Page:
Dispersion paths for contaminated sediments investigated
Two newly published articles present the possibility of dispersion and possible dispersion pathways for contaminants from fibrous deposits.
Unregulated discharges of wastewater from pulp and paper factories have resulted in huge formations of relatively thick organic (cellulose) rich sediments in shallow waters along Sweden's northern Baltic coast. These anthropogenic deposits are known as ﬁberbanks and are contaminated by persistent organic pollutants (POPs), metals and methylmercury.
Although the industrial discharge of suspended cellulose ﬁbers ceased more than four decades ago, the oﬀshore deposits remain. We do not know the original extent of the fiberbanks. In nearby deeper seabed areas ﬁber-rich sediments have formed, indicating that dispersion have occurred and still may be occurring. Some of the fiberbanks are located on seafloor slopes that are unstable and may fail, which could result in large amounts of fiber and contaminant dispersion. Bathymetric surveys show clear traces of submarine landslides in several ﬁberbank areas. In addition, ship traffic, storm waves and high river discharges may trigger resuspension of these contaminated cellulose fibers.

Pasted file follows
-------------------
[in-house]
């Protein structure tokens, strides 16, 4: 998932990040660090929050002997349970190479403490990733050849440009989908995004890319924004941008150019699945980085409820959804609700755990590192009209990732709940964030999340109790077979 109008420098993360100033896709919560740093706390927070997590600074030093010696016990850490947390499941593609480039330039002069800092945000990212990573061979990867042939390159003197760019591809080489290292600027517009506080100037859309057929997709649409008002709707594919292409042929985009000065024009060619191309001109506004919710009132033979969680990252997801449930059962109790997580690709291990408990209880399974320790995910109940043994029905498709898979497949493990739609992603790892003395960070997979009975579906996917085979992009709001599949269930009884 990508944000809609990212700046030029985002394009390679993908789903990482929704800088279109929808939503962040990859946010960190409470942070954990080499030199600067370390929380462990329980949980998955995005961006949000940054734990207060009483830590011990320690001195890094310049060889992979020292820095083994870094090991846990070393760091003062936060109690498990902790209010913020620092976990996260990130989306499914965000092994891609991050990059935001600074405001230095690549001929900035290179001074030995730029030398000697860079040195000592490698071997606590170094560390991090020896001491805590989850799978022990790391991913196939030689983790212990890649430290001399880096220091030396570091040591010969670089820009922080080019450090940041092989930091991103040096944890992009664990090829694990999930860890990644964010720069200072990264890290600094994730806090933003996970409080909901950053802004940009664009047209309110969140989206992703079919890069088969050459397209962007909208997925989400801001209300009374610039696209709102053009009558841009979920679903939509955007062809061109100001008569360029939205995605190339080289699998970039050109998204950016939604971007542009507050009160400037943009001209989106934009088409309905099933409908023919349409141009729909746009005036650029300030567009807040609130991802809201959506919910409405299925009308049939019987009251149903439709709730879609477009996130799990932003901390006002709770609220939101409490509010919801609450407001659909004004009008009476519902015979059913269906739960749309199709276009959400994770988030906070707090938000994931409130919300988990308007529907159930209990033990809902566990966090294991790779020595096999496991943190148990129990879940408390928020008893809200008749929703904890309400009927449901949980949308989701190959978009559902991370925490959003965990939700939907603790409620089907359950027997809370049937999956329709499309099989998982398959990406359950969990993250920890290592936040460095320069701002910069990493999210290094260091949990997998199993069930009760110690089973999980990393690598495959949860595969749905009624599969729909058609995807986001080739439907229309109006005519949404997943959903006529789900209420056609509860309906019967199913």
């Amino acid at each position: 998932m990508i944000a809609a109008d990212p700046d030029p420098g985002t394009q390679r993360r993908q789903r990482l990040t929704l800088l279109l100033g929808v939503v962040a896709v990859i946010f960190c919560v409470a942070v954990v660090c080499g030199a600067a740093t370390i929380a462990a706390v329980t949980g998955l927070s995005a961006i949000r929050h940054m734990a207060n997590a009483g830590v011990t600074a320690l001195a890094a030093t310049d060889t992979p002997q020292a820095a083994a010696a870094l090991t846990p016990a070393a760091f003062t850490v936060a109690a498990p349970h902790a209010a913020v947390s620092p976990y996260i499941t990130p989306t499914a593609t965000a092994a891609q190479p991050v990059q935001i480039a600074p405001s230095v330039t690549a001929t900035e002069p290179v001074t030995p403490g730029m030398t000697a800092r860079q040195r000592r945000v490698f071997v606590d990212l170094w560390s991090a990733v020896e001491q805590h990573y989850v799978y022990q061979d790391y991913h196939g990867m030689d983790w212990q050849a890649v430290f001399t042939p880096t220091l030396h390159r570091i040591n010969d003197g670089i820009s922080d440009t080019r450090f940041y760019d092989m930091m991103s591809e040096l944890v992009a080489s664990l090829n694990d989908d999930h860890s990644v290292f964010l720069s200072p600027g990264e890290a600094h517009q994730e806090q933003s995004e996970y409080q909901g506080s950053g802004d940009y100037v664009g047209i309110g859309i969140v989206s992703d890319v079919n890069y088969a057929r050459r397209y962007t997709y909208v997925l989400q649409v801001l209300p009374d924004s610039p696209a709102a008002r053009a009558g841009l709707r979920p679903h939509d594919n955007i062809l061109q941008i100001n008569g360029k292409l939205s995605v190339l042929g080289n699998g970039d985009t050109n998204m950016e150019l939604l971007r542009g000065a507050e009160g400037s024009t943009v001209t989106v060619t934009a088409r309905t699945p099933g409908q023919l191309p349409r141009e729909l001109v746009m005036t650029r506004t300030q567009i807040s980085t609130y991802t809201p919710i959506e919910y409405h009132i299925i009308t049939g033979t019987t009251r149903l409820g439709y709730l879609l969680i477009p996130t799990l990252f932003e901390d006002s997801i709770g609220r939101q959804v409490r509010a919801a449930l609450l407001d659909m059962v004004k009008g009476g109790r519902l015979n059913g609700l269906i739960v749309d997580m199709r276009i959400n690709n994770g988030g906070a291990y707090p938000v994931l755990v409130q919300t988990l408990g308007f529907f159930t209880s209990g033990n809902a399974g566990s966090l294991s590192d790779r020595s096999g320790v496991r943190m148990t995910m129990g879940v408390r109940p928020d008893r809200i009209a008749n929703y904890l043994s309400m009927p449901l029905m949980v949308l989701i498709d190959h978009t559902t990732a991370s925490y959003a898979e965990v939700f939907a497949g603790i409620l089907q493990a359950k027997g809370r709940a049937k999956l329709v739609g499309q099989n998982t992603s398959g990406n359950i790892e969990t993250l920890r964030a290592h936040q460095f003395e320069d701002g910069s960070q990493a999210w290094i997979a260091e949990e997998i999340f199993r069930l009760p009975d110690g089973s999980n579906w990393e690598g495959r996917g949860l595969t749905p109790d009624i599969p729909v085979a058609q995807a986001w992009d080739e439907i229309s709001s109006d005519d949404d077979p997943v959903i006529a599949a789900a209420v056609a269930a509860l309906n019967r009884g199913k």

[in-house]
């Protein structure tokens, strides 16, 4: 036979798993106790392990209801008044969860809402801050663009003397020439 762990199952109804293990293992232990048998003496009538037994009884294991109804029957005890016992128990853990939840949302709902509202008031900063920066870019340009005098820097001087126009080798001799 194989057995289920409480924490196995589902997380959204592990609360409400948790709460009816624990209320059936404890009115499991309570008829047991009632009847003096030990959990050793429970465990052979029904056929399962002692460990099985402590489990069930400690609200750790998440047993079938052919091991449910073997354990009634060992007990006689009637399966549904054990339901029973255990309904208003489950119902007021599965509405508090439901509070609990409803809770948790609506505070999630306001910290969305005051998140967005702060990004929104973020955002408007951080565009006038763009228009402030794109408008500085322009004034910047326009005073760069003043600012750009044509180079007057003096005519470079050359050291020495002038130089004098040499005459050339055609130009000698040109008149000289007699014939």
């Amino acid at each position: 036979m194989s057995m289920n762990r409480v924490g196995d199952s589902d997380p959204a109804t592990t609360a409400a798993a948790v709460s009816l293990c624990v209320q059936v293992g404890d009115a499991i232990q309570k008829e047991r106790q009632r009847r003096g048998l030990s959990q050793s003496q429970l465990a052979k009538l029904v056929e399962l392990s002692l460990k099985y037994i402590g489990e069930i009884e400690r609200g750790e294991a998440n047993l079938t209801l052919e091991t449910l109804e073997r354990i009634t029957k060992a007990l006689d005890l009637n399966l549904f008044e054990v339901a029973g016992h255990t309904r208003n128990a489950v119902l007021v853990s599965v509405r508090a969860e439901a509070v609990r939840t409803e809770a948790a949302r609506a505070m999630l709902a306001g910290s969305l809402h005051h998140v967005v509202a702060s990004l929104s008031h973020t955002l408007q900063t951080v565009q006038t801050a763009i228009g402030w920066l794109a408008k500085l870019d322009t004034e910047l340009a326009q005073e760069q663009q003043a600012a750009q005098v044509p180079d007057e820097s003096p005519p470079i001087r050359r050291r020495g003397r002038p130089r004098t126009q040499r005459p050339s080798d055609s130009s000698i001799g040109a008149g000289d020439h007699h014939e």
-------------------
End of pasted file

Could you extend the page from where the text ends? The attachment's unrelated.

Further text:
In these two articles, we explore the possibility for dispersion. The first article analyses the potential for submarine slope failure. The second article presents a method to estimate the risk of dispersion by chemical diﬀusion and advection caused by currents from propeller action, river discharge and wind-waves, and dispersion due to submarine landslides.
Challenges in slope stability assessment of contaminated fibrous sediments along the northern Baltic coast of Sweden.
Assessing the Risk of Contaminant Dispersion From Fibrous Sediments of Industrial Origin.